Often characterised as a young person's disease, more older people than ever are living with HIV. New data from UNAIDS, the UN's main advocate for accelerated, comprehensive and coordinated global action on the HIV/AIDS epidemic, reveals that an estimated 3.6 million people aged 50 and older are living with HIV. For the first time since the start of the HIV epidemic, 10% of the adult population living with HIV in low- and middle-income countries is aged 50 or older.
Research from other countries reveals that this could be higher still within specific older age groups, for example data from a 2012 national HIV survey in South Africa showed that HIV prevalence was 13% among people aged 50-54 and 12% among women and 6.9% among men aged 55-59.
The reasons for this growth are multiple, including people living longer due to the success of antiretrovirals, along with more older people contracting the disease through unprotected sex in later life.
The former is a triumph for the scientific community's understanding of the disease, a result of nearly three decades of research. However, challenges remain in ensuring that antiretroviral medication reaches those who need it, particularly amongst older age groups.
We often hear that people aged 50 and over may not be promptly tested for HIV infection because doctors are less likely to consider HIV. Therefore, older people are more likely to be diagnosed only once they have developed an AIDS-related illness. This is particularly problematic because antiretrovirals are less effective the later they are administered. There is also a worrying lack of information about how antiretrovirals interact with other medications, something that is particularly relevant to older people who are more likely to live with chronic conditions such as diabetes and heart disease.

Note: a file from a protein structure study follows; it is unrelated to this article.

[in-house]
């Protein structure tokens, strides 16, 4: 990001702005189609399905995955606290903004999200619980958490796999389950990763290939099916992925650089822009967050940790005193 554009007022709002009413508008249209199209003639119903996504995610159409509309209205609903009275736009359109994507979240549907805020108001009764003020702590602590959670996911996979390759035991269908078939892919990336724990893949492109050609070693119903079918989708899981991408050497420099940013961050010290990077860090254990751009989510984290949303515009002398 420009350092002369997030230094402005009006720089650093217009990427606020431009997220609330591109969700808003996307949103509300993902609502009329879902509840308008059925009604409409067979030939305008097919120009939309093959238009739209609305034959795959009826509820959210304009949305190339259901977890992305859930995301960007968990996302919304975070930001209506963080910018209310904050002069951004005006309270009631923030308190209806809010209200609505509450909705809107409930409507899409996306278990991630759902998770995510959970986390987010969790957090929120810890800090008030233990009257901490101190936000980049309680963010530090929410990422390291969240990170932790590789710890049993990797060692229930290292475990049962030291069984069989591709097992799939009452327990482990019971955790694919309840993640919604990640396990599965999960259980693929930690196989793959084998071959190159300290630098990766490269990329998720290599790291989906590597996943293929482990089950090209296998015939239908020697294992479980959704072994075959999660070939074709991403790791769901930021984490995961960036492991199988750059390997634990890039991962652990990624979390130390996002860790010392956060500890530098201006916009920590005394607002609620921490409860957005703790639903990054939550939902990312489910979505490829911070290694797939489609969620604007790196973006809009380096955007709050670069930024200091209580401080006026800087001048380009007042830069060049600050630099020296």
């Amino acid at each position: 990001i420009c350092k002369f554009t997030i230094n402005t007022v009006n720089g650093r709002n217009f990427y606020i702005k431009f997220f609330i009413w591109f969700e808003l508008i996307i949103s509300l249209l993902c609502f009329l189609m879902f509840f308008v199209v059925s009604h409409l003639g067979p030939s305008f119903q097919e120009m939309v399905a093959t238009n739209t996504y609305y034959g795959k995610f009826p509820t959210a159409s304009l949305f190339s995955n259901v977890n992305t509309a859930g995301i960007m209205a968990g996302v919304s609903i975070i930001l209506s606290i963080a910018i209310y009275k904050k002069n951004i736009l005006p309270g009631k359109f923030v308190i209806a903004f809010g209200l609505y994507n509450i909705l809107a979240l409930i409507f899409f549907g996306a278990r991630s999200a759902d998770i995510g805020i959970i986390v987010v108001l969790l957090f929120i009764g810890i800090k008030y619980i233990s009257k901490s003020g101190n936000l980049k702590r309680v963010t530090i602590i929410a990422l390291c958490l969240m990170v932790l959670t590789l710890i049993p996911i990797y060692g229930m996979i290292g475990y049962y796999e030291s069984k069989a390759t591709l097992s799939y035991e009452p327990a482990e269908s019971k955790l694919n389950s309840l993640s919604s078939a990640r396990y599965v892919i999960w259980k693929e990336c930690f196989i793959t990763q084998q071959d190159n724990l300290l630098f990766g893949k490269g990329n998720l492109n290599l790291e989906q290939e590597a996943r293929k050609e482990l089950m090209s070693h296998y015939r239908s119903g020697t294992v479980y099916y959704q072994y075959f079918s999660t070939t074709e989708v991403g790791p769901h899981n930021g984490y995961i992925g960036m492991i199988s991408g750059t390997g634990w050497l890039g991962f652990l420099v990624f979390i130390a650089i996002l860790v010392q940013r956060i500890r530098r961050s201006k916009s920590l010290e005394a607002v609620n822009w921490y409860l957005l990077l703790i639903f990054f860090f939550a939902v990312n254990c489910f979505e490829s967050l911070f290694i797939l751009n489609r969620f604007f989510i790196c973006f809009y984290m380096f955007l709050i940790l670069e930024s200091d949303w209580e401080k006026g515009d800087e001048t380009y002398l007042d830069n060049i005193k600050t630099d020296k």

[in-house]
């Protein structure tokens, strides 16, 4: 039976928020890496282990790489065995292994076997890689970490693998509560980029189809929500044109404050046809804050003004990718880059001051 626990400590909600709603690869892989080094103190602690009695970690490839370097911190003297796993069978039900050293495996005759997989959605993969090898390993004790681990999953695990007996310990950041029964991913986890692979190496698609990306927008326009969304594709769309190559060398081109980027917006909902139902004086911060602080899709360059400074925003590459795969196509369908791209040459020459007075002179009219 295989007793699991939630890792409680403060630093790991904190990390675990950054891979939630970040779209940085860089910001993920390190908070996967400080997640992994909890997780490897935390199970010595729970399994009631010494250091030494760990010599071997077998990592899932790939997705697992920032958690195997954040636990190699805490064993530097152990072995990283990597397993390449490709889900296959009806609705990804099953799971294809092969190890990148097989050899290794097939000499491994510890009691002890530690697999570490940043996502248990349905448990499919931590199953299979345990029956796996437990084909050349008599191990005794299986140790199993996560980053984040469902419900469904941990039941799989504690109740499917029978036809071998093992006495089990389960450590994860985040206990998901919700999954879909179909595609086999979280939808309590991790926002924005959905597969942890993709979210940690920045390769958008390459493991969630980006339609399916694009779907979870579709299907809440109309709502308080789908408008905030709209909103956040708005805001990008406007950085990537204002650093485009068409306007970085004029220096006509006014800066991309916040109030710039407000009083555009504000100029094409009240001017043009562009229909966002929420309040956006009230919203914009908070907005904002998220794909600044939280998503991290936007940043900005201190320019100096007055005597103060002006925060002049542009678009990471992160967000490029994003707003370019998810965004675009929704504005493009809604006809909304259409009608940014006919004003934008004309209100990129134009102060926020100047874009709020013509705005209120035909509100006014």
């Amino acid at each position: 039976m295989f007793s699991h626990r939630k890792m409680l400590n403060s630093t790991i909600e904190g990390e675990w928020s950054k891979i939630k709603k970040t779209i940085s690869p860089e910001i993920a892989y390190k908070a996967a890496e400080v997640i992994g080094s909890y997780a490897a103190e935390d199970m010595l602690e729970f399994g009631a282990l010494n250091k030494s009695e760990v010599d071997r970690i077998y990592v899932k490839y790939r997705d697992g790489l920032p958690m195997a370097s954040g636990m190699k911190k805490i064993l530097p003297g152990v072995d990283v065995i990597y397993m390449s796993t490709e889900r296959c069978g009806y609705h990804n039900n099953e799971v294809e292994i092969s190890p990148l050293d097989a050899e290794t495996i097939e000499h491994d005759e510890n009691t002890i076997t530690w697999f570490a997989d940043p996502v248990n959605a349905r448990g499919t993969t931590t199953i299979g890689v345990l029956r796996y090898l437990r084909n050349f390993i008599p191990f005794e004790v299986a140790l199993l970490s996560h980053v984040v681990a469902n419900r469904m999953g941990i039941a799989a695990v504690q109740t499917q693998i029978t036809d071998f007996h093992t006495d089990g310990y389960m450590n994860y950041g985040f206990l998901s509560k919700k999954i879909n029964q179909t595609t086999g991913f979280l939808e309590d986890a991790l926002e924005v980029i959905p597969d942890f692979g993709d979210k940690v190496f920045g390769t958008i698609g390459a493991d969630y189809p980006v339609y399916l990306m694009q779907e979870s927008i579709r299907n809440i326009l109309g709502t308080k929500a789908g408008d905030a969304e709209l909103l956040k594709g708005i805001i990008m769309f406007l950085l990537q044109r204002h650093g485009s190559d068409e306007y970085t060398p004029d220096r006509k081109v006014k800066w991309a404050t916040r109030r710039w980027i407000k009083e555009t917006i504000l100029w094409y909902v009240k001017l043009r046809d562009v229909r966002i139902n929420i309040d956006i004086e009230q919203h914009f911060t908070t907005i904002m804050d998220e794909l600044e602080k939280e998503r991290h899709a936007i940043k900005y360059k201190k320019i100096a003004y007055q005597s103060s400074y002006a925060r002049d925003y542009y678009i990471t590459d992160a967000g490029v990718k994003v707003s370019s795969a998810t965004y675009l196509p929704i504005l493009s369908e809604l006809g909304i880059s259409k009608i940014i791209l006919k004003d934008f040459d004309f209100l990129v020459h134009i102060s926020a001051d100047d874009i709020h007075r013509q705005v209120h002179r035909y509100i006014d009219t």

Others with HIV in later life will have contracted it through unprotected sex, not helped by HIV prevention programmes often ignoring or simply excluding older people. In addition, health workers may not consider testing older people for HIV because they do not think that older people are at risk - beliefs that older people themselves are known to harbour.
To tackle this and raise awareness about HIV, Age International runs awareness programmes through our partners across the developing world and we are urging other NGOs to think about older people when they run their prevention programmes. This work has the immediate benefit of informing older people about the risks associated with the disease plus ways to protect themselves and also a secondary benefit of older people passing on prevention tips to their children and grandchildren.
As we reflect on 25 years of World AIDS Day, we can celebrate many milestones. However, with more older people infected than ever before the fight continues to both ensure that more older people do not contract the disease in later life and that those who do have it, are given the best treatment possible.